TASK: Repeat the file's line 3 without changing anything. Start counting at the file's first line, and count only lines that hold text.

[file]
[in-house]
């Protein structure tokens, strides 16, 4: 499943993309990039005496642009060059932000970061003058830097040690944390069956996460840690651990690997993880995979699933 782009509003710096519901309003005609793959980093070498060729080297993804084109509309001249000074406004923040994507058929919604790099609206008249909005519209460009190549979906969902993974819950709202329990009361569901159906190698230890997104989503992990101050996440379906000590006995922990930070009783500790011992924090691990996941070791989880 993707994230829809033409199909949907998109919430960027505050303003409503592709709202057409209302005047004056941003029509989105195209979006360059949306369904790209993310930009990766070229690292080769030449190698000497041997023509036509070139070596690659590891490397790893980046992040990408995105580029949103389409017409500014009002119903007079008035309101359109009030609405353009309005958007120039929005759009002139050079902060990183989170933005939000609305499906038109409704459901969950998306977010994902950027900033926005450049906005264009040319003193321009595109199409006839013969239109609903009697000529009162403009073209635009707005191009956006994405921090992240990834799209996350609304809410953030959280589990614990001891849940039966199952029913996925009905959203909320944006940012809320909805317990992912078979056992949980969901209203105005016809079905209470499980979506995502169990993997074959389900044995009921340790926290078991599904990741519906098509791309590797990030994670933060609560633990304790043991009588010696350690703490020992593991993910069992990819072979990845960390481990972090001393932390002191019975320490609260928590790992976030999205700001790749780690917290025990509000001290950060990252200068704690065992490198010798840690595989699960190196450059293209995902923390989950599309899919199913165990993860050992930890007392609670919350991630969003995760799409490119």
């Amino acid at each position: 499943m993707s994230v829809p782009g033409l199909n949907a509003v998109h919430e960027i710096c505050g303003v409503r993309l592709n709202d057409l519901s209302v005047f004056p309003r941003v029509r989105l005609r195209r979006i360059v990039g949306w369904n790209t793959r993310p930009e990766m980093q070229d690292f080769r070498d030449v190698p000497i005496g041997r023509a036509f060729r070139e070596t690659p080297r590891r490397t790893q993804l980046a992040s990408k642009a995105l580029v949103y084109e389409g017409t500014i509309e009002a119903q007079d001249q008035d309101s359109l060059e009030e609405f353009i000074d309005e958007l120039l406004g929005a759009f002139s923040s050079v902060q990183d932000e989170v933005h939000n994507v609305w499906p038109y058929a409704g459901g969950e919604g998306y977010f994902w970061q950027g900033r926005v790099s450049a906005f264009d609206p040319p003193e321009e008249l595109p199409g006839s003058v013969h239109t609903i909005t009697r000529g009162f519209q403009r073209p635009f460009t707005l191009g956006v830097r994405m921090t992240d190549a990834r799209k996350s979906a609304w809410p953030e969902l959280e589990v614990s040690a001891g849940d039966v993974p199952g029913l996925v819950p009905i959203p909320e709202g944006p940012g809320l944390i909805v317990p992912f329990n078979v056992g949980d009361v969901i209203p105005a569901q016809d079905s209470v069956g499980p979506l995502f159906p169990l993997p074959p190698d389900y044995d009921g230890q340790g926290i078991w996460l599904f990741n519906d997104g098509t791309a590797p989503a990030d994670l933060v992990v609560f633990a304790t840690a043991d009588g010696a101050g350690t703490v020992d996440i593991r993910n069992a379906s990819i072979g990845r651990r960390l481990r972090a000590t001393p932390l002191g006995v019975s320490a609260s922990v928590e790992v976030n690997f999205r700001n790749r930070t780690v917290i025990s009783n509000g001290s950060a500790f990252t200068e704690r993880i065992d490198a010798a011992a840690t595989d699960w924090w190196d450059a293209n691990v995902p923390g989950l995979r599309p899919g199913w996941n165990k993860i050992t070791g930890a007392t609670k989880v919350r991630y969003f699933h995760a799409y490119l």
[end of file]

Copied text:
């Amino acid at each position: 499943m993707s994230v829809p782009g033409l199909n949907a509003v998109h919430e960027i710096c505050g303003v409503r993309l592709n709202d057409l519901s209302v005047f004056p309003r941003v029509r989105l005609r195209r979006i360059v990039g949306w369904n790209t793959r993310p930009e990766m980093q070229d690292f080769r070498d030449v190698p000497i005496g041997r023509a036509f060729r070139e070596t690659p080297r590891r490397t790893q993804l980046a992040s990408k642009a995105l580029v949103y084109e389409g017409t500014i509309e009002a119903q007079d001249q008035d309101s359109l060059e009030e609405f353009i000074d309005e958007l120039l406004g929005a759009f002139s923040s050079v902060q990183d932000e989170v933005h939000n994507v609305w499906p038109y058929a409704g459901g969950e919604g998306y977010f994902w970061q950027g900033r926005v790099s450049a906005f264009d609206p040319p003193e321009e008249l595109p199409g006839s003058v013969h239109t609903i909005t009697r000529g009162f519209q403009r073209p635009f460009t707005l191009g956006v830097r994405m921090t992240d190549a990834r799209k996350s979906a609304w809410p953030e969902l959280e589990v614990s040690a001891g849940d039966v993974p199952g029913l996925v819950p009905i959203p909320e709202g944006p940012g809320l944390i909805v317990p992912f329990n078979v056992g949980d009361v969901i209203p105005a569901q016809d079905s209470v069956g499980p979506l995502f159906p169990l993997p074959p190698d389900y044995d009921g230890q340790g926290i078991w996460l599904f990741n519906d997104g098509t791309a590797p989503a990030d994670l933060v992990v609560f633990a304790t840690a043991d009588g010696a101050g350690t703490v020992d996440i593991r993910n069992a379906s990819i072979g990845r651990r960390l481990r972090a000590t001393p932390l002191g006995v019975s320490a609260s922990v928590e790992v976030n690997f999205r700001n790749r930070t780690v917290i025990s009783n509000g001290s950060a500790f990252t200068e704690r993880i065992d490198a010798a011992a840690t595989d699960w924090w190196d450059a293209n691990v995902p923390g989950l995979r599309p899919g199913w996941n165990k993860i050992t070791g930890a007392t609670k989880v919350r991630y969003f699933h995760a799409y490119l």